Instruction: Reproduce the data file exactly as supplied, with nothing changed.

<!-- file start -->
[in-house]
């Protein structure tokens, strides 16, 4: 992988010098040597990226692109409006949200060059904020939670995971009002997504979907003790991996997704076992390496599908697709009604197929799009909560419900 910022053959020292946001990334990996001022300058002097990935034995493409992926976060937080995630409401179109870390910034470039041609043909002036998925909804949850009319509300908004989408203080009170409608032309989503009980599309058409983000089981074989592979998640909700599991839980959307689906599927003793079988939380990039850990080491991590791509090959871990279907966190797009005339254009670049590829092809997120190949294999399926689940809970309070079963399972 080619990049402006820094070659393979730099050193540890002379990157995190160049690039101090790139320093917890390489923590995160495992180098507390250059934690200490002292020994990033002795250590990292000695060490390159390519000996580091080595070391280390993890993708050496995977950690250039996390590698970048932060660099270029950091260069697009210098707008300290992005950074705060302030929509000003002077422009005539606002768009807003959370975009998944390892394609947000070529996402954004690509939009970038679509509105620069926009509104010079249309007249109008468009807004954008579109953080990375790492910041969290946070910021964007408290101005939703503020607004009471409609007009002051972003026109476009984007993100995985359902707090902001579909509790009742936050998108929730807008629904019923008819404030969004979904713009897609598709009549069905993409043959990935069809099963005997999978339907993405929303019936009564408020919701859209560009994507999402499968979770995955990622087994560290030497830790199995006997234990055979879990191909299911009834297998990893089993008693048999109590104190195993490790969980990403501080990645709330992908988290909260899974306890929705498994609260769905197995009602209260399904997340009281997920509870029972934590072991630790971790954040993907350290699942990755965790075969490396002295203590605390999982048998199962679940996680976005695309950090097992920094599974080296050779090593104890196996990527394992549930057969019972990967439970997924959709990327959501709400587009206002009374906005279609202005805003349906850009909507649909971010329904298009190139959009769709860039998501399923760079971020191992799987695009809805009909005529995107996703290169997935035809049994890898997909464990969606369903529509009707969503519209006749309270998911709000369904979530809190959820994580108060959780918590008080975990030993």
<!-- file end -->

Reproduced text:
[in-house]
């Protein structure tokens, strides 16, 4: 992988010098040597990226692109409006949200060059904020939670995971009002997504979907003790991996997704076992390496599908697709009604197929799009909560419900 910022053959020292946001990334990996001022300058002097990935034995493409992926976060937080995630409401179109870390910034470039041609043909002036998925909804949850009319509300908004989408203080009170409608032309989503009980599309058409983000089981074989592979998640909700599991839980959307689906599927003793079988939380990039850990080491991590791509090959871990279907966190797009005339254009670049590829092809997120190949294999399926689940809970309070079963399972 080619990049402006820094070659393979730099050193540890002379990157995190160049690039101090790139320093917890390489923590995160495992180098507390250059934690200490002292020994990033002795250590990292000695060490390159390519000996580091080595070391280390993890993708050496995977950690250039996390590698970048932060660099270029950091260069697009210098707008300290992005950074705060302030929509000003002077422009005539606002768009807003959370975009998944390892394609947000070529996402954004690509939009970038679509509105620069926009509104010079249309007249109008468009807004954008579109953080990375790492910041969290946070910021964007408290101005939703503020607004009471409609007009002051972003026109476009984007993100995985359902707090902001579909509790009742936050998108929730807008629904019923008819404030969004979904713009897609598709009549069905993409043959990935069809099963005997999978339907993405929303019936009564408020919701859209560009994507999402499968979770995955990622087994560290030497830790199995006997234990055979879990191909299911009834297998990893089993008693048999109590104190195993490790969980990403501080990645709330992908988290909260899974306890929705498994609260769905197995009602209260399904997340009281997920509870029972934590072991630790971790954040993907350290699942990755965790075969490396002295203590605390999982048998199962679940996680976005695309950090097992920094599974080296050779090593104890196996990527394992549930057969019972990967439970997924959709990327959501709400587009206002009374906005279609202005805003349906850009909507649909971010329904298009190139959009769709860039998501399923760079971020191992799987695009809805009909005529995107996703290169997935035809049994890898997909464990969606369903529509009707969503519209006749309270998911709000369904979530809190959820994580108060959780918590008080975990030993």